In the ups and downs of state unemployment rankings, Illinois leapfrogged over several other states and now follows only Nevada with the highest jobless rate.
Once again, Nevada led the country with the highest jobless rates among the states in March at 9.7 percent, compared to the national average of 7.6 percent. The next highest rates were in Illinois (9.5 percent) and California and Mississippi (9.4 percent each). The Bureau of Labor Statistics reported the March jobless numbers Friday.
As Stateline reported last month, California and Rhode Island had bumped Nevada from the top jobless spot in the nation at 9.8 percent each for February while Nevada had dipped to 9.7 percent. Illinois had been 9 percent the previous month.
North Dakota again had the lowest jobless rate, 3.3 percent.
In terms of the number of jobs lost, Illinois had the second-largest decrease in employment in the country, losing 17,800 jobs in March, following only Ohio, which lost 20,400.
Daniel Rich, an economics professor at Illinois State University, said the state's construction sector is not rebounding as quickly as other states and called the recovery “anemic.”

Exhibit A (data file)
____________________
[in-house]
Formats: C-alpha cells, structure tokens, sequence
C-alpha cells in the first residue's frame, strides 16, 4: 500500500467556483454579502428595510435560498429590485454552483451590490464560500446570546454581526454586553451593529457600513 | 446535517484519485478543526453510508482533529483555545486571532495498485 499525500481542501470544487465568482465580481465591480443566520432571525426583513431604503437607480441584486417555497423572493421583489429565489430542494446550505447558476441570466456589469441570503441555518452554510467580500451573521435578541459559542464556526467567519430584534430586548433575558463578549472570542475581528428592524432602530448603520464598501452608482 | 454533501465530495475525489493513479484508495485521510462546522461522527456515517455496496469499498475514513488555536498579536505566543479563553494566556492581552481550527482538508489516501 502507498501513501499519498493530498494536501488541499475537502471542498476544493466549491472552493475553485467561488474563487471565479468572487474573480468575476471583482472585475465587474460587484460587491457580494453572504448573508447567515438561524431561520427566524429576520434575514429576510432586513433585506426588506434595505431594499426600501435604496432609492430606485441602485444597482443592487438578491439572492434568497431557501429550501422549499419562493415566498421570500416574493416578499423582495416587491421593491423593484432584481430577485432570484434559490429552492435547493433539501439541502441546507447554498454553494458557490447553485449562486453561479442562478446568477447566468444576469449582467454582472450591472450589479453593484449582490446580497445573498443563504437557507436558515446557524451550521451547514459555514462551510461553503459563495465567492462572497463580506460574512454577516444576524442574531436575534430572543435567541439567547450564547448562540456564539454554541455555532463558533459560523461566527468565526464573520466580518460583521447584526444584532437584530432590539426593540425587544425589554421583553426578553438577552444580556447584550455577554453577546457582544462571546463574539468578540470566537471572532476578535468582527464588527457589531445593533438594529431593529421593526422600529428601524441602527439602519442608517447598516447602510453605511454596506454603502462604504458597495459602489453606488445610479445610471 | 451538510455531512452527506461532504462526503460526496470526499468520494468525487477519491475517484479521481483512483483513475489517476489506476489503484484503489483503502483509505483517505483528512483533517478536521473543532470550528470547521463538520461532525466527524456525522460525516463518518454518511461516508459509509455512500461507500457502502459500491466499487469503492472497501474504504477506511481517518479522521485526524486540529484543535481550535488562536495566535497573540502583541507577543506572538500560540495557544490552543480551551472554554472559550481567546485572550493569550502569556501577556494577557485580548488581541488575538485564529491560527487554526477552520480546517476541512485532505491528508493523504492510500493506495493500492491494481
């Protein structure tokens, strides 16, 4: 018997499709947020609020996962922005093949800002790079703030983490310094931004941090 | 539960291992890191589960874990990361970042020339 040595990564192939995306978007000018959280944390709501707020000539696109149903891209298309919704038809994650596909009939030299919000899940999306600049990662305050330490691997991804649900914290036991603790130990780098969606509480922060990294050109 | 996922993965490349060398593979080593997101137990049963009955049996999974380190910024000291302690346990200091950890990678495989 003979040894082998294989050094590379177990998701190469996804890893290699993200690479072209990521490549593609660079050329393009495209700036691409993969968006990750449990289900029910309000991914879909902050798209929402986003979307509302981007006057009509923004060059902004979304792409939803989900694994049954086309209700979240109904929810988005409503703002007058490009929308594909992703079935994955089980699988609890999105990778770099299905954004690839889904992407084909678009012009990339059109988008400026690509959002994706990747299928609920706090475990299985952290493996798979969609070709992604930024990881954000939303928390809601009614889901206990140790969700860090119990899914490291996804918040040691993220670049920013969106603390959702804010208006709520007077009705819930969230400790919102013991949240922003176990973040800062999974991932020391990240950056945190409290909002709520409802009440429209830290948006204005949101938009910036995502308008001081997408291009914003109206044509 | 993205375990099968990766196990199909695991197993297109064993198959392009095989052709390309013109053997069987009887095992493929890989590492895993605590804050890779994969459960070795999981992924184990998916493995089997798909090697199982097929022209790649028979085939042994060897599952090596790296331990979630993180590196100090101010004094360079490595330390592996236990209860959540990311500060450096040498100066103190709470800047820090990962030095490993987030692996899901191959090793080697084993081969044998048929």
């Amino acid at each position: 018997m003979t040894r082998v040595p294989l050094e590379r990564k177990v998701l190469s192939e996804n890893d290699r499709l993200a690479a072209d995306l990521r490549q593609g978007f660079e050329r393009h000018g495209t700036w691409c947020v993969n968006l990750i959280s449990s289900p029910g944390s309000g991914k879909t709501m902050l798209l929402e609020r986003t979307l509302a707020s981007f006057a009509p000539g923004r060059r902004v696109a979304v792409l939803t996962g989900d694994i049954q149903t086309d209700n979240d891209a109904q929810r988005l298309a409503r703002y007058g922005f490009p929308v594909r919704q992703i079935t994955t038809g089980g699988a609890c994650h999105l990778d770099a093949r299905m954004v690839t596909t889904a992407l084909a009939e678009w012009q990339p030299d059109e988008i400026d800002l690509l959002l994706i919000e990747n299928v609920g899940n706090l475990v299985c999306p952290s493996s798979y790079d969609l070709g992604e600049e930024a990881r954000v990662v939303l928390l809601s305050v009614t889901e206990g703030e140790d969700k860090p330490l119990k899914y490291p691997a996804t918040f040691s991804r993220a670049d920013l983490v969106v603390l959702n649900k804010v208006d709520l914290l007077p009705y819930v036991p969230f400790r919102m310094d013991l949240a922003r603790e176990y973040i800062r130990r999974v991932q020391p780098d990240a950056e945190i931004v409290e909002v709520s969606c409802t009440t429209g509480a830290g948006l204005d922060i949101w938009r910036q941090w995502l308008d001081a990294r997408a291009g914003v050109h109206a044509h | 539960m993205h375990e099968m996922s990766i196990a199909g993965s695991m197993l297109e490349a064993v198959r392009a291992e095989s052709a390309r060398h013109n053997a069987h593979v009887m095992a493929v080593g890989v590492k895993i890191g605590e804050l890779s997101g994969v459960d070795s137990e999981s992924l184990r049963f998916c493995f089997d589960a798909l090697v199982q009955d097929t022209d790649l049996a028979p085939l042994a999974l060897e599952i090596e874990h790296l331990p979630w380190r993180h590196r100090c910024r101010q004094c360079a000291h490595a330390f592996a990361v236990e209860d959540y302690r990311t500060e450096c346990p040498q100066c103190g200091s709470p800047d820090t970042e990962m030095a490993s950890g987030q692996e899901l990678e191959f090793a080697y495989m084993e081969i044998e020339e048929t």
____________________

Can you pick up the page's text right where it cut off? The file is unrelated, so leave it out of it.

“We're behind the nation, because that's what we generally are,” said Greg Rivara, a spokesman for the Illinois Department of Employment Security, noting that Illinois typically enters and exits recessions months after the country as a whole. “Is 9.5 percent acceptable? No. Is it surprising? It's surprising only in the fact that we've never been here before. We've never had a recession like we have.”
Just a few years ago, Illinois performed better than most of its neighbors, but that changed once the automobile industry boosted the economies of Michigan and Ohio, said Ed Boss, chief economist for the Illinois legislature's Commission on Government Forecasting and Accountability. “This is a new phenomenon that we've been on the top in the highest unemployment rates,” he said.
Illinois never recouped all the jobs lost during the 2001 recession before the next recession began, the legislative revenue forecasting agency said earlier this year.
Moody's likewise reported earlier this year that despite some favorable signs, Illinois' economy is in “rough shape and the odds of a misstep are high.” Moody's said, “The state is one of just a handful nationally in danger of falling back into recession.”
A weak housing market and poor state finances are largely to blame, including a huge pension gap and other budget holes, Moody's said.
In terms of job gains, Florida and California posted the biggest gains in March, with Florida adding 32,700 jobs and California adding 25,500.
Stateline reporter Daniel C. Vock contributed to this story.